On short-short visions

Galleries on the continent always feel colder than the galleries at home, but this is probably because the weather is fifteen degrees warmer. In a gallery in Lisbon in 2011 the air-conditioning is a relief for ten minutes, and then I wish I was wearing trousers like the locals. It’s fresh and cool in here like an airport and I’m looking forward to the blast of hot air I’ll feel on my ankles and in my hair when we step outside again. We’re here because the guide book recommends it, not because we know what to expect; I like the experience of not knowing what we’ll find here. As it turns out we are viewing João Penalva’s Works with Images and Texts, an exhibition of his photos, films and installations. The piece which strikes me almost immediately is called ‘Sumiko’. A large, framed black-and-white photo of the back of a woman’s head, underneath it is a caption:

Sumiko worked in the Ginza, in the office of her aunt’s modelling agency. She had resigned herself to the fact that she could never be a model, but her aunt thought otherwise. She sent her out one day with Miss Ouchi, the hairdresser, on a hair assignment to Mr Enbutsu’s photographic studio in Akasaka. She had made it clear to him that Sumiko was exclusively a hair model and only to be photographed from the back or her left profile. She had a beautiful face, though ruined by a scar off-centre on her chin, thin like a strand of hair curling back on itself. After months of working together, Mr Enbutsu told Sumiko that he would like to do a portrait of her from the front, to show her how he could paint out her scar. As she took the retouched portrait home she wished that life, like photography, had such simple tricks to set things right. (Penalva)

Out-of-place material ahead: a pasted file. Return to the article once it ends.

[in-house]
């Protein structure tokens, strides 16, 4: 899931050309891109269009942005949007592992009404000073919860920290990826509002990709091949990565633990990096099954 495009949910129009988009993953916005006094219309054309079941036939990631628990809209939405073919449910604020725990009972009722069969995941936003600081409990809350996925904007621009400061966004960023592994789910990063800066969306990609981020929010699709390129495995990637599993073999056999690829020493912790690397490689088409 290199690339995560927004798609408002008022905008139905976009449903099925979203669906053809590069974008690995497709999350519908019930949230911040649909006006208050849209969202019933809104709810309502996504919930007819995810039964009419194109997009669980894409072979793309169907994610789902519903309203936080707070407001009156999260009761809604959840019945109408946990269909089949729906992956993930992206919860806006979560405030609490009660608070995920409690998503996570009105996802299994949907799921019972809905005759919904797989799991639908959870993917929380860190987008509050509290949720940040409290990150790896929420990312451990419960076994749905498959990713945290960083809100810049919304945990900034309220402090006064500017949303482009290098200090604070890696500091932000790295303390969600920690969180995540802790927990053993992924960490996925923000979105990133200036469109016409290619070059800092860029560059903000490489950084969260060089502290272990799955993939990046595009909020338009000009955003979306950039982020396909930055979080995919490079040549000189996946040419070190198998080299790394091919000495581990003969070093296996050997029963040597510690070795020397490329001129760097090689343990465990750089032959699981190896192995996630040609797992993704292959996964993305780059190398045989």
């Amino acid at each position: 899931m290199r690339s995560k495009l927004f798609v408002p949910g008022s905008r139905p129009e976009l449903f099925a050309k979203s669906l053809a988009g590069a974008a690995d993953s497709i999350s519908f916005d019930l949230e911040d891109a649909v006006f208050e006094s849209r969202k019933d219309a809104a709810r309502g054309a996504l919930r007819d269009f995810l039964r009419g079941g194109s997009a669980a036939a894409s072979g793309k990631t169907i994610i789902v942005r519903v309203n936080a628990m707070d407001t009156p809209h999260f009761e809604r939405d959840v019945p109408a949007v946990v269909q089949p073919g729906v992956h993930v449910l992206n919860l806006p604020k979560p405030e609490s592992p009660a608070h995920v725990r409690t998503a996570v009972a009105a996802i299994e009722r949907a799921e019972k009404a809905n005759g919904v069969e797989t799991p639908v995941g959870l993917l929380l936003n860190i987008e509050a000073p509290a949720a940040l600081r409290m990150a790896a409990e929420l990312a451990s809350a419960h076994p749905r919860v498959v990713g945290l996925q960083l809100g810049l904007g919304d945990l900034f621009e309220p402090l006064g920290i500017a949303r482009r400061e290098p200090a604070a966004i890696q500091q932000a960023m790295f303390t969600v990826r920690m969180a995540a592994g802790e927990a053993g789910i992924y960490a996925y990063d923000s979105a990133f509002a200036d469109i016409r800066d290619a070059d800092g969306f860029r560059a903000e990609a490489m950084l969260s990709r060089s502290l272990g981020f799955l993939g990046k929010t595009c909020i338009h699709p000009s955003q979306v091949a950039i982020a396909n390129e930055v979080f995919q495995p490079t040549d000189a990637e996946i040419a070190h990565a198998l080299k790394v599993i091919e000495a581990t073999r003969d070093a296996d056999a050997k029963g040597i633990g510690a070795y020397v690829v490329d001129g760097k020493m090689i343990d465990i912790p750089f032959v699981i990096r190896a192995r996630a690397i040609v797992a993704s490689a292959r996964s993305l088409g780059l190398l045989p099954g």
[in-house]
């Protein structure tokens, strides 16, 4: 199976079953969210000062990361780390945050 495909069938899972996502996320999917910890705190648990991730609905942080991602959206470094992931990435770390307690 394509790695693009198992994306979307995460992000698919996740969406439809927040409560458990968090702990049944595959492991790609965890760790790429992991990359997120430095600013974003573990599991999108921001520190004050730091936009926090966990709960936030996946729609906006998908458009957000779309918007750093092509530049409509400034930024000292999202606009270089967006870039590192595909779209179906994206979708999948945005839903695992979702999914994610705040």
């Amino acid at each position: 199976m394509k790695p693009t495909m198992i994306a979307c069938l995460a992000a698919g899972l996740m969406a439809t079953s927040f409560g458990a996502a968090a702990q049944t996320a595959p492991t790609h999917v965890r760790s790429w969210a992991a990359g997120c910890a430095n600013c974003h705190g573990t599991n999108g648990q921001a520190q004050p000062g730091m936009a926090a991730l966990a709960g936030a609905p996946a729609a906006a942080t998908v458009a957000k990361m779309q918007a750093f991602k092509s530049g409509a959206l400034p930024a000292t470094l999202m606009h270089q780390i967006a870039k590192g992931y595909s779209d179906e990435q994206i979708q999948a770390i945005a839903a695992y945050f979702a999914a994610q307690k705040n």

The words are in a small type-face, over-shadowed by the portrait of the woman whose hair is tied up and waved and rolled around the nape of her neck in a way I cannot understand: so many pins, so much hairspray needed. I wouldn’t know where to start. The tiniest fraction of her face is visible, her cheekbone, maybe her ear – it’s hard to tell. It’s her hair modelling we see first, but we only imagine this is a picture from her hair modelling after we’ve read the tiny story which accompanies it. We scan this long piece from top to bottom, and then back up again under the influence of the narrative created to frame this photo. It’s a fascinating thing: why do we see her perfect hair and not her perfected face? What came first, the photo or the story? Is it fiction? Is it real? We create the answers wandering down the paths created by the combination of this photo and story. But here, minus the photo, the piece becomes a short-short, or a palm-of-the-hand story, as they’re called in Japan. Its narrative fingers stretch out, inferring detail, suggesting emotions, hinting at relationships. There are other pieces like ‘Sumiko’ in Works with Texts and Images, photos with accompanying stories, large text displayed on walls. These pieces become connected by themes but it is up to us how we move around them. The spaces in-between pieces create disconnection and connections, the viewer moves through the spaces between like water flowing over rocks – there are many paths. And everything influences everything else.